fri 18/10/2019

DVD: The Guilty | reviews, news & interviews

DVD: The Guilty

DVD: The Guilty

Thrillingly tense police procedural that never leaves its one location

Play Misty for Me: Jakob Cedergren in the hot seat

It’s another night in an emergency services dispatch room in Copenhagen. Policeman Asger Holm has been taken off active patrol pending a conduct investigation and is stuck on the phones. Drunks, druggies, posh blokes complaining of being mugged in the red light district, he’s pretty brutal with these time-wasters. Then a call comes in from a desperate woman. She's pretending she’s phoned her child but has been kidnapped by a man who’s driving her to an unknown destination. Can Asger work out where she is, keep her on the line, and get the patrol car to her in time?

The Guilty is a masterpiece of voice work, the camera never leaves the dispatch room, and Asger (Jakob Cedergren) is on screen constantly with only a few exchanges with his colleagues. Could this be a radio play? Yes, if you speak Danish (sadly my mother only taught me how to swear, call someone a hypocrite, and say thank-you for dinner). Will The Guilty, after taking the Audience Award at Sundance last year, capitalise on such mainstream acclaim with victory in the Best Foreign Language Film Oscar? We'll discover on Sunday night. Will it be remade by some Hollywood star eager to showcase his acting chops? Undoubtedly, as this is an outstanding one-man performance opportunity which Jakob Cedergren has seized with every twitch of a tendon in his clenched jaw and swerve in his voice.  The GuiltyThe script is quite brilliant, with some excellent twists and turns along the way. The title of The Guilty contains multiple ambiguities and characters develop in unexpected ways. The unseen Jessica Dinnage, the mother at the end of the phone line, gives a gut-twisting performanceThis is a superbly tense police procedural in which we never see the victims or the perpetrators except in our mind’s eye.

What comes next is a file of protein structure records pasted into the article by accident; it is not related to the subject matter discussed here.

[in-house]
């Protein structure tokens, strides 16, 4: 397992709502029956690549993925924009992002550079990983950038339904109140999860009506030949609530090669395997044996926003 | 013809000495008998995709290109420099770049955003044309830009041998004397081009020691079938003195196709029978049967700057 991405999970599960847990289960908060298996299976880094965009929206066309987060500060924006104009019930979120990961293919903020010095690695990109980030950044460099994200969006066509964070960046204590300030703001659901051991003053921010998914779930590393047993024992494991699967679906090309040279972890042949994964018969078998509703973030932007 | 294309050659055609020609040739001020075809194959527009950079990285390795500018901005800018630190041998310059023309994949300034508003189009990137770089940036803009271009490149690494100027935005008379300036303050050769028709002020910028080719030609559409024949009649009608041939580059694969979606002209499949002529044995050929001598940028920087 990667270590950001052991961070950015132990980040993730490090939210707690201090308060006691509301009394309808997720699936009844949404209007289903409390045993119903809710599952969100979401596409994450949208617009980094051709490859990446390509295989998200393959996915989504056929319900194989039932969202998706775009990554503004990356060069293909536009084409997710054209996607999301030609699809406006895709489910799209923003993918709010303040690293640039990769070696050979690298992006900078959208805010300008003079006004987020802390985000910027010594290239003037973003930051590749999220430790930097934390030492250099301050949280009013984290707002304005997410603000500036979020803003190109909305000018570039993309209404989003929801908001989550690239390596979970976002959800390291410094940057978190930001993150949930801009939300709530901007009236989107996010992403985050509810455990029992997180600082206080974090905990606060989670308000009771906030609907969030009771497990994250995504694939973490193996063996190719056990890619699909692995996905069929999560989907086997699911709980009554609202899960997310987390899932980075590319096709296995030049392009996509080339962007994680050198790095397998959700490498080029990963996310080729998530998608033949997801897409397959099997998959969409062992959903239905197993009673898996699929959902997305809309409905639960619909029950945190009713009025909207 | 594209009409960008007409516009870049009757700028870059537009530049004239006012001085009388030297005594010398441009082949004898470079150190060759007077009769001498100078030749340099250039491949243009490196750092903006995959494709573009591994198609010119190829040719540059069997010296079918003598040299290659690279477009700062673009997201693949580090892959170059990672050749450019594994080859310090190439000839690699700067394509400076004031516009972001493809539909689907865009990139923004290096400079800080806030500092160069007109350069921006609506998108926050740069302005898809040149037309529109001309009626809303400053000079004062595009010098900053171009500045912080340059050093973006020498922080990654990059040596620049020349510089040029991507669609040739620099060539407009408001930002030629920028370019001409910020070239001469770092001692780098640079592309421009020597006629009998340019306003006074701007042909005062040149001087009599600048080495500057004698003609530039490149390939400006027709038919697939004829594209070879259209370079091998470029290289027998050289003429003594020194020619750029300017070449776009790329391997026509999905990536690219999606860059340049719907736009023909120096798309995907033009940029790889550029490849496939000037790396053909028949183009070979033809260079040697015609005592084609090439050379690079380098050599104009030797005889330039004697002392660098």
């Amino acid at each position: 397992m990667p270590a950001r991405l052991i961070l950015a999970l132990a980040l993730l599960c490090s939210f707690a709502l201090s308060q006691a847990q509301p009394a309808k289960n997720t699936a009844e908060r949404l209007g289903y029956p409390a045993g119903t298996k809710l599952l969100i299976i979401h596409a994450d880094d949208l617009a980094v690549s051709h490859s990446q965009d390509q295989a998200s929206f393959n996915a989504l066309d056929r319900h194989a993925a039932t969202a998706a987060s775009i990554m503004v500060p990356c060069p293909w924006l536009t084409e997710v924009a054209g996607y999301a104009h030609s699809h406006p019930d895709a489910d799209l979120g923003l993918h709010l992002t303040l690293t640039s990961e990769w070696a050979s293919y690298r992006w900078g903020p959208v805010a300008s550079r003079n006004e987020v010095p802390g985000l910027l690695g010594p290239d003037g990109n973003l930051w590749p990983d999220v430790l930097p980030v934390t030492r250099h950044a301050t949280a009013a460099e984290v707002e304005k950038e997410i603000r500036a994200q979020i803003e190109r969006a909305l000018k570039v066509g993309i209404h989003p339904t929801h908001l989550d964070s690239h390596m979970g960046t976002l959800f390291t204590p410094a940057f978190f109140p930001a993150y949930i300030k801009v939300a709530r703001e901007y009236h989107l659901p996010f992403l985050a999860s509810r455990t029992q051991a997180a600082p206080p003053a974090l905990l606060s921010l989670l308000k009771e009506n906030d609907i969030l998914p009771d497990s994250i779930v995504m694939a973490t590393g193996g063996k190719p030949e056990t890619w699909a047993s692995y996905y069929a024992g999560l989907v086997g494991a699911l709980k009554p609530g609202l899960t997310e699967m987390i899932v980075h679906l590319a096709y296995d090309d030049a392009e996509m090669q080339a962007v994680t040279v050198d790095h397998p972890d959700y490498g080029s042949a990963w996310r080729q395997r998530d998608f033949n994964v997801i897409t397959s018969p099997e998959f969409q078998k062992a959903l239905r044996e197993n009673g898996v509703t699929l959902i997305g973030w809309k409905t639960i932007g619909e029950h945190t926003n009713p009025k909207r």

There are so many nuances in Cedergren’s performance that one never tires of watching his shifting body language and picking up on tinges of disgust, impatience and empathy in his voice. Swedish writer-director Gustav Möller (here making his directorial debut) has found a way to make psychological detective dramas like The Fall and Line of Duty look stale: it’ll be fascinating to see what he does next.


Watch the trailer for The Guilty

This is a superbly tense police procedural in which we never see the victims or the perpetrators except in our mind’s eye


Editor Rating: 
Average: 5 (1 vote)

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